Sea Level Rise | JPI OCEANS

Sea Level Rise

Joint Action Facts
Strategic area:
  • Climate change impact on physical and biological ocean processes
Type of action:
  • Knowledge hub
External partners:
  • JPI Climate
More Information
Secretariat Contact:

Thorsten Kiefer

Tel. +32 (0) 2626 16 65

About

JPI Oceans and JPI Climate are jointly establishing a Knowledge Hub on Sea Level Rise. The Management Board of JPI Oceans approved the Terms of Reference at its meeting on 4-5 November 2019, parallel to the Governing Board of JPI Climate. With that the Knowledge Hub has entered the phase where structures are formally established (see online workshop on 22-23 April 2020) and activities are implemented.
 
The Knowledge Hub is supported by the Horizon 2020 project SINCERE (Strengthening INternational Cooperation on climatE change REsearch), Deltares (Netherlands Centre for Coastal Research, KNRM (the Royal Netherlands Meteorological Institute) and CNRM (the French National Meteorological Research Centre). 

Objectives

The Knowledge Hub on Sea Level Rise focuses on regional to local sea level changes in Europe and the needs and involvement of policy making and coastal planning.  It aims to provide a networking platform to promote exchange, synthesis, integration and generation of knowledge on regional and global, historic and future sea level rise to support development and implementation of related policies at local, national and European level. The event will facilitate the interaction between research and policy professionals with different disciplinary backgrounds and expertise by assessing and communicating recent scientific and socio-economic developments at an aggregation level adjusted to ongoing themes and debates in policy and public arenas. 

Impact

Even the low-end values of sea level rise predictions are expected to affect the livelihoods of residents of the ever-growing coastal populations worldwide and will potentially lead to mass resettlement and migration. Besides the most evident phenomenon of permanent inundation of low-elevation areas, various other pressing issues arise. Coastal flooding and erosion, saltwater intrusion into groundwater and agricultural soils, and an increased inland penetration of tropical storm surges are some of the highlighted hazards. Further monitoring of current sea level rise and its drivers, developing model projections and supporting coastal defense strategies are thus of great importance.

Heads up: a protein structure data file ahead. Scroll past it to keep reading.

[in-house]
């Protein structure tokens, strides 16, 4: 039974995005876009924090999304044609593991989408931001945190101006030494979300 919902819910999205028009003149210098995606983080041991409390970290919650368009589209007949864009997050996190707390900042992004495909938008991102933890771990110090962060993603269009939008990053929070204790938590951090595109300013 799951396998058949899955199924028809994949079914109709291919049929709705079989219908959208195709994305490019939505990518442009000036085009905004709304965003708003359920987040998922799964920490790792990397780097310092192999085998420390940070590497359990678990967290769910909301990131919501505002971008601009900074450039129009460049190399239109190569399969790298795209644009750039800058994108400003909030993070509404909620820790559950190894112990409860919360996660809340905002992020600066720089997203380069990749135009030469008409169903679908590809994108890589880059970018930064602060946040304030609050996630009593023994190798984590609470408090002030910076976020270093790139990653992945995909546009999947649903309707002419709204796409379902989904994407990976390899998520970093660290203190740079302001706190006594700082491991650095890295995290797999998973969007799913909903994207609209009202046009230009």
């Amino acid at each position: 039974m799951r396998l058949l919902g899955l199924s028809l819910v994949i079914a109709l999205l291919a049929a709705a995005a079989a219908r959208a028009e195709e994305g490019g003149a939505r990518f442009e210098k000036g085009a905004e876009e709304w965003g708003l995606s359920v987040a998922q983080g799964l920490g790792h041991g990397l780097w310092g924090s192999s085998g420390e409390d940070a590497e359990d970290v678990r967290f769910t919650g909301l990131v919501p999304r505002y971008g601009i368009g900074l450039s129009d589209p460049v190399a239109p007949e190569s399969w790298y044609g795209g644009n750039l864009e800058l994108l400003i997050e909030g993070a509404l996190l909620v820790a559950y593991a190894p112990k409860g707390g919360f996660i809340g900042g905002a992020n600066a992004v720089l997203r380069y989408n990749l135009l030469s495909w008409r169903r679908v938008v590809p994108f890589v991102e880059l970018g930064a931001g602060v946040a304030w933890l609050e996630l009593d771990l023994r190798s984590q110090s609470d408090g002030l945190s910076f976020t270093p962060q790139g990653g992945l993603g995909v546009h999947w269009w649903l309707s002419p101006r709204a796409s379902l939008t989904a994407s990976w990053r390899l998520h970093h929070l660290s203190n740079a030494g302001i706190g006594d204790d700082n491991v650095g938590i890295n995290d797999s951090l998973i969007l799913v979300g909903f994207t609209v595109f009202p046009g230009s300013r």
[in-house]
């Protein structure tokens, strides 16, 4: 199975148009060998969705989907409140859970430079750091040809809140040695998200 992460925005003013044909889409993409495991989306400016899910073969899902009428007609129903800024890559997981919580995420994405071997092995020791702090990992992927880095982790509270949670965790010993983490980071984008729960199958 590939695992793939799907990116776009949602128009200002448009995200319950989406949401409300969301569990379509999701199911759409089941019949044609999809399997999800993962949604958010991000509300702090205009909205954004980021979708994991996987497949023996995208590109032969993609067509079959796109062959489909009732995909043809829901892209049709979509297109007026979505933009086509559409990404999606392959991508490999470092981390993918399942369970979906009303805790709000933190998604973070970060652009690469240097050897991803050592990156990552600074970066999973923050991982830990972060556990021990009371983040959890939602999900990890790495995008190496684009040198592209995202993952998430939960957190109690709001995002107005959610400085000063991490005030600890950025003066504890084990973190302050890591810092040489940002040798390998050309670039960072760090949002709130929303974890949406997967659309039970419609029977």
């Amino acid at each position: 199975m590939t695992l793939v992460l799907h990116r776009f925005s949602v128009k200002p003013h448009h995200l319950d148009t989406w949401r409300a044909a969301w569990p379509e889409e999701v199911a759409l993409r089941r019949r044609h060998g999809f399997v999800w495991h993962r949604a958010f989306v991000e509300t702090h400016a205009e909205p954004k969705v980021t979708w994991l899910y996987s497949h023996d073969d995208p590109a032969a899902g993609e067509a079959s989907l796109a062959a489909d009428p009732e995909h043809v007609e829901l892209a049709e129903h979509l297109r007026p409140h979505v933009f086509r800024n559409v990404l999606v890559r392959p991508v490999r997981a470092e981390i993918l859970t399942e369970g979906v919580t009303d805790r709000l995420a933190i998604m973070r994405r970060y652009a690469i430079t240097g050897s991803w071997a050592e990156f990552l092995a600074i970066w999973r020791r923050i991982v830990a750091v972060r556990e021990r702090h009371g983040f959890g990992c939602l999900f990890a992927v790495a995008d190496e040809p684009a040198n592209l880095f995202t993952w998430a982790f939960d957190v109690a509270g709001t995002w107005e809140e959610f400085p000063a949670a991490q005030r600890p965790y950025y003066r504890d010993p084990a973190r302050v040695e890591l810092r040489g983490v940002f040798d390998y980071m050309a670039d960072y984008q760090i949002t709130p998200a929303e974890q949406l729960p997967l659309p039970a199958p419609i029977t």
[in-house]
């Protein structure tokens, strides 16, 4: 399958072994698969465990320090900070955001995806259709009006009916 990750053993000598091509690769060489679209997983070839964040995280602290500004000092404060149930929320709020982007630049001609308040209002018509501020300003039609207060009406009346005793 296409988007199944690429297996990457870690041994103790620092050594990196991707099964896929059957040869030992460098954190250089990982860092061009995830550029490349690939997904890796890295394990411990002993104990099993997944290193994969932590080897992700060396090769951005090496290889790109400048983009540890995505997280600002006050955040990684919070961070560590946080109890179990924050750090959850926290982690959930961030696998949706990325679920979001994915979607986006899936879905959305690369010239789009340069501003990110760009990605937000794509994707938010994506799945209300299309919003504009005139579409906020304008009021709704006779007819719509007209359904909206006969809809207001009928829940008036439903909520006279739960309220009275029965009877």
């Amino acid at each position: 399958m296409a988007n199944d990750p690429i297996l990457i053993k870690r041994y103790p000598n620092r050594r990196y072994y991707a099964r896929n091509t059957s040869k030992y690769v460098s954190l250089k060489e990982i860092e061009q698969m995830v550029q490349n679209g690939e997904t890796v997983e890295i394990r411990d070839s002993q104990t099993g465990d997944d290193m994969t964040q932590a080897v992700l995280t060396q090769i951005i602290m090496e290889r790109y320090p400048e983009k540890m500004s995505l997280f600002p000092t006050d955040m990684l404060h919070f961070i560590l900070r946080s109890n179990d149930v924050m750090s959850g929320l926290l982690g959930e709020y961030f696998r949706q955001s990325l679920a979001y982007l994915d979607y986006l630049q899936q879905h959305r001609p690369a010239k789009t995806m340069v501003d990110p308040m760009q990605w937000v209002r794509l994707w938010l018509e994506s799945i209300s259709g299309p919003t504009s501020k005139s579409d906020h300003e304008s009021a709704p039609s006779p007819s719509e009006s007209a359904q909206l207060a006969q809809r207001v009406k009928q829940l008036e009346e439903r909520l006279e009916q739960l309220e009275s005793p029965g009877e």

Approach

By addressing scientific knowledge gaps and exchanging information between the involved disciplines (e.g. ocean and climate sciences, as well as social sciences) the Knowledge Hub on Sea Level Rise can enable policy makers to make well-informed decisions regarding protective and adaptive measures. Providing more frequent, detailed and regional-scaled assessments of sea level change might facilitate national policy-making. A cooperative and interdisciplinary approach is envisaged to transfer knowledge and expertise among European member states in order to come up with solutions to this global challenge and its regional to local specifics. 
 

Envisioned Outcomes

The long-term ambition of the Knowledge Hub on Sea Level Rise is to provide periodic assessments of knowledge on sea level rise drivers, impacts and policy options for each of the major ocean basins around Europe. The ambition is to provide easy access to usable knowledge on regional-local sea level change in Europe, regularly updated as a series of periodic assessments. It will complement existing global and European assessments by providing additional geographical and contextual detail, tailored to regional, national and European policy development and implementation.

Background

Global changes

Global sea level rise is expected to be among the most costly and irreversible consequences of climate change. Since 1900, the global mean sea level has risen by approximately 20 cm  and it is continuously rising at increasing rates of currently more than 3 mm per year, associated with anthropogenic climate change. Publications from the Intergovernmental Panel on Climate Change (IPCC), such as the Special Report on the Ocean and Cryosphere in a Changing Climate (SROCC), have strengthened the evidence for a predominant role of anthropogenic climate change in the observed global mean sea level rise and in the acceleration over recent decades. Current global sea level rise projections for the end of the 21st century vary between 40 cm and 2.5 m. This broad projection range results from uncertainties regarding the future greenhouse gas emissions, thermal expansion, melting of ice sheets and glaciers, and isostatic adjustments.
 

Regional to local sea level changes

Absolute sea levels have risen in all coastal regions in Europe, with significant regional variation. Relative to land, the sea level rise along most European coasts is predicted to be similar to the global projections. Countries that are experiencing considerable land rise due to post-glacial rebound (e.g. along the northern Baltic Sea and the northern Atlantic coast), are an exception to this rule. Increases in local relative mean sea levels and meteorologically driven surge components are projected to result in extreme high coastal water levels in most locations. Coastal flood damage in Europe is likely to increase substantially in the absence of adaptation measures.
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